Control.Concurrent.Forkable

Description

This module defines a generic version of Control.Concurrent's forkIO, which can directly run some complex monadic actions as well as plain IO actions.

Control.Concurrent's forkIO accepts an IO computation only, and requires the caller to reconstruct the full monadic stack by hand in the new thread. In contrast, this module's forkIO runs a computation in the same monad as the parent thread, transparently transplanting the monad stack to the new thread.

For example, the following code which uses Control.Concurrent's forkIO:

type MyMonad = ReaderT Int (StateT String IO)

forkAndDo = do
s <- lift get
liftIO $forkIO$ (runStateT (runReaderT forkedDo r) s >> return ())

forkedDo = liftIO $putStrLn "forkedDo running" can be reexpressed with this module's forkIO as: type MyMonad = ReaderT Int (StateT String IO) forkAndDo :: MyMonad ThreadId forkAndDo = forkIO forkedDo forkedDo :: MyMonad () forkedDo = liftIO$ putStrLn "forkedDo running"

forkIO can operate on any monad that is an instance of ForkableMonad. ForkableMonad instances are defined for ReaderT and StateT, as well as IO. Here is the precise meaning of "transplant" for each of these:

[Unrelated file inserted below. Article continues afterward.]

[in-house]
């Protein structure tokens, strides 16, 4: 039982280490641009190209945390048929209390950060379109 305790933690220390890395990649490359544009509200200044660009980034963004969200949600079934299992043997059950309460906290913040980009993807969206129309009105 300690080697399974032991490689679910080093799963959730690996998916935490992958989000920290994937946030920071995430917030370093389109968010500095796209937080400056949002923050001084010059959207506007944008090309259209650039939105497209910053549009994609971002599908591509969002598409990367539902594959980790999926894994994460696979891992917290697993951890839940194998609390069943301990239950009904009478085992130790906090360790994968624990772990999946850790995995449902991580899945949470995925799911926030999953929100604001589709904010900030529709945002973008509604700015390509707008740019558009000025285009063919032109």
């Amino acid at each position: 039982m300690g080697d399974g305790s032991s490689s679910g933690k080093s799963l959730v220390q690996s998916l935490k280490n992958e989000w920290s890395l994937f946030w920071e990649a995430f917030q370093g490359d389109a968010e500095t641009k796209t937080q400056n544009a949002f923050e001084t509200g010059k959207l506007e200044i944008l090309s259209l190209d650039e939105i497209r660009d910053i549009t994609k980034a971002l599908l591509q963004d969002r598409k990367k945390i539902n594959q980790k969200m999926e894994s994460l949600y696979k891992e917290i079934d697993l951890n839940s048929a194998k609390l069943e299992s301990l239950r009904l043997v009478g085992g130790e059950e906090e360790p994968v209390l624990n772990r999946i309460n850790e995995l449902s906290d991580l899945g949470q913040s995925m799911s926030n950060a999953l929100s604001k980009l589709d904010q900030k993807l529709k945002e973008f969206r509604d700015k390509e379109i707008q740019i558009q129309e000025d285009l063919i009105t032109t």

• IO requires no special work, since Control.Concurrent's forkIO already provides the "transplanting" of an IO action to a new thread.
• ReaderT makes the parent thread's environment available for consultation in the new thread.
• StateT makes a copy of the parent thread's state available in the new thread. The states in the two threads are not linked, so it is expected that they will diverge as each thread updates its own copy of the state.

Other standard transformers (notably WriterT, ErrorT and RWST) do not have an instance defined, because those instances can only be defined through data loss.

For example, the current output of a Writer cannot be accessed from within the monad, so the best that can be done is to create a new pristine Writer state for the new thread, and to discard all data written in that thread when the thread terminates.

If you want to use forkIO on a monad stack that includes one of these lossy monads, you will need to define the ForkableMonad instances yourself. The same goes for any custom monads you may have in the stack.

This module reexports Control.Concurrent overlayed with the generic forkIO, so you can simply change your import from Control.Concurrent to Control.Concurrent.Forkable to use this module's forkIO in your existing concurrent code.

# Documentation

Minimal complete definition

forkIO

Methods

forkIO :: m a -> m ThreadId Source #

Spark off a new thread to run the monadic computation passed as the first argument, and return the ThreadId of the newly created thread.